Every face tells a story – Rajasthan

The Thar Desert or Great Indian Desert, in NW India, occupies half of the state of Rajasthan.

Prior to the 18th Century, spice and silk trade using camel-caravans from the West, enriched the Mughal empire & the fortified city of Jaisalmer in westen Rajasthan.

However, that all changed when trading moved to shipping and seaports like Bombay.


Raika cattle herders bring camels for trading to the annual Pushkar mela (Fair).

Semi-nomadic people like the Raika (Rabari) are traditionally farmers and cattle-herders living on the fringes of the desert.  Camel-breeders mainly, but also now goats and sheep.OLYMPUS DIGITAL CAMERA Camels are used for milk, meat, leather and camel dung is used for fire fuel.  Some camels are now employed for tourist ‘desert safaris’. Camels are used less for desert transport now and camel numbers are reducing.


Many village men now find work taking tourists on ‘desert safaris’.

With climate change, agriculture has become less sustaining and many farmers have migrated to the cities for work.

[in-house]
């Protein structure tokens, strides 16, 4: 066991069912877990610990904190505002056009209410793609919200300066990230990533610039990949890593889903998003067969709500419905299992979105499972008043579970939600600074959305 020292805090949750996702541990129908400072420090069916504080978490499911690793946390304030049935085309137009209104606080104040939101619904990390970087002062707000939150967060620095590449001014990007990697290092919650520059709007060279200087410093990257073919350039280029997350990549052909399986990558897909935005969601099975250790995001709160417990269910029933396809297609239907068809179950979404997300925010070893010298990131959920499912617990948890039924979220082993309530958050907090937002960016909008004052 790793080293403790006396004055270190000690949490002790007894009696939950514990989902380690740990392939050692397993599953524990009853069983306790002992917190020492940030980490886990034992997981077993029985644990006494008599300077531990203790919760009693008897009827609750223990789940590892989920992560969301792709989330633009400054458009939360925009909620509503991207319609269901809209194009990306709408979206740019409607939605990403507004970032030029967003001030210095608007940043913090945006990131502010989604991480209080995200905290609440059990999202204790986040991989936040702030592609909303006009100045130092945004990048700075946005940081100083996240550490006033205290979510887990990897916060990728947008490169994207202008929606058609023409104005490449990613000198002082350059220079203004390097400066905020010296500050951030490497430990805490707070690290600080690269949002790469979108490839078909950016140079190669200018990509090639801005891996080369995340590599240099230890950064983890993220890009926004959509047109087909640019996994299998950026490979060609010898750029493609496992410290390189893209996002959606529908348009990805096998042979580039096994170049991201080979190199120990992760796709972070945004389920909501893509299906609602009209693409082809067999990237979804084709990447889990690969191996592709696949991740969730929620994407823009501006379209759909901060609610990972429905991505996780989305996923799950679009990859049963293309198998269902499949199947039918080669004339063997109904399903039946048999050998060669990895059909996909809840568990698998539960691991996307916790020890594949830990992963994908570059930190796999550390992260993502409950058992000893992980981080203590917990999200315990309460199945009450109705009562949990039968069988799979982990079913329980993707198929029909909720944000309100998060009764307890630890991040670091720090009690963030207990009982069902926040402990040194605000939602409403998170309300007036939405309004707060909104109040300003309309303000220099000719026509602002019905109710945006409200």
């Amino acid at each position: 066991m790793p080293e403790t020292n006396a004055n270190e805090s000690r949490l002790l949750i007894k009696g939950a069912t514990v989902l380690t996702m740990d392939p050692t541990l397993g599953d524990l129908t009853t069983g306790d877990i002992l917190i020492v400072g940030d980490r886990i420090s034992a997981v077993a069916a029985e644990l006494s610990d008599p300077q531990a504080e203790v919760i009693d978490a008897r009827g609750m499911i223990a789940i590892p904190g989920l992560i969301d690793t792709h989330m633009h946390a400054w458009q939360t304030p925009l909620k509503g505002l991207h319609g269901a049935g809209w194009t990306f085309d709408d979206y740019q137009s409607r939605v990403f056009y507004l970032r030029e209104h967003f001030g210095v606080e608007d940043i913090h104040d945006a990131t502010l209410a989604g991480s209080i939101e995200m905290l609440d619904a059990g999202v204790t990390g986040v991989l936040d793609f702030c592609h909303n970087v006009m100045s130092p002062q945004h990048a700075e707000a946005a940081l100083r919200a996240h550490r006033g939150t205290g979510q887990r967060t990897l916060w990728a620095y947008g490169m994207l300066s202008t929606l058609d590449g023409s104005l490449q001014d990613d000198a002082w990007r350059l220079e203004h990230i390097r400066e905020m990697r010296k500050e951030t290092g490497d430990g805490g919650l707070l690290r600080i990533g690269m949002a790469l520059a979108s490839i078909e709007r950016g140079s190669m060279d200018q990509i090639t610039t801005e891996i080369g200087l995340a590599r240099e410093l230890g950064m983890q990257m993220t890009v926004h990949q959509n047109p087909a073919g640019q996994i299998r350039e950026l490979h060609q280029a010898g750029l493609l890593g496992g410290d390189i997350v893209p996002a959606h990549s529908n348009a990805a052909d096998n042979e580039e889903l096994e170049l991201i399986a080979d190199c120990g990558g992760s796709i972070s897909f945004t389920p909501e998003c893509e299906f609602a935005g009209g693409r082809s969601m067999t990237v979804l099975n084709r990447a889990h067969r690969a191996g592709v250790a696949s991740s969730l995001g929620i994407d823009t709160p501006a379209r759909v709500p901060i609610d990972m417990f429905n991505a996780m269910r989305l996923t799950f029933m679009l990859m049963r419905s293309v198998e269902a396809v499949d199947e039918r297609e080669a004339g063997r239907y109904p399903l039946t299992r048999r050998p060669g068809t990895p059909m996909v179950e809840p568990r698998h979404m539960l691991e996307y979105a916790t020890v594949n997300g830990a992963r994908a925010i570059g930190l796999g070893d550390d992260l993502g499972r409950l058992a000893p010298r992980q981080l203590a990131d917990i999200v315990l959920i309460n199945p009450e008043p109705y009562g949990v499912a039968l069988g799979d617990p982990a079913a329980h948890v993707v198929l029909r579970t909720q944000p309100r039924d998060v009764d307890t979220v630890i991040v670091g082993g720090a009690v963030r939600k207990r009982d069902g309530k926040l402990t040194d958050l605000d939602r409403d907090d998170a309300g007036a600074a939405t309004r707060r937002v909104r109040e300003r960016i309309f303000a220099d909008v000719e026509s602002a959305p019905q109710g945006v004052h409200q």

In the past 20-30 years, rainfall has halved and become more erratic.  The water table is much lower and famines have become more frequent.  The rainy seasons have become much shorter.


A Rajasthani man wears his finest when attending the annual Pushkar mela (Fair).

Many tribal groups co-exist in Rajasthan, including those who live in or around the the Thar Desert.

Some peoples, like the Kalbeliya & Bhopa were renowned as dancers, musicians and snake-charmers.  Once, they enjoyed the patronage of the Maharaja courts. Now, they are reduced to selling jewellery and handcrafts and performing for tourists, both Indian and foreign.

Tourism is now the main industry in Rajasthan.

However, Rajasthani folk music is now enjoying some revival and recognition.

OLYMPUS DIGITAL CAMERAThe Bishnoi sect are known for their conservationist beliefs.  They live by the 29 (bish-noi) principles set down by their 15th Century guru, which include protection all life forms, banning the killing of animals and the cutting down of trees.

Famously, in 1730, 363 Bishnois led by women, sacrificed themselves protecting trees from being felled by the Maharaja’s men.

Bishnoi men wear only white. Women are colourfully dressed.


Although Bishnois should not consume alcohol, cannabis or opium, some Bishnois traditionally will mix opium with water (as above), filter it and offer it to drink from the hand to respected guests – a ceremony called Riyan.

For more images of Rajasthan and India – please visit my Flickr page.


4 thoughts on “Every face tells a story – Rajasthan

  1. Pingback: Gypsy Lifestyle | Simply Thailand

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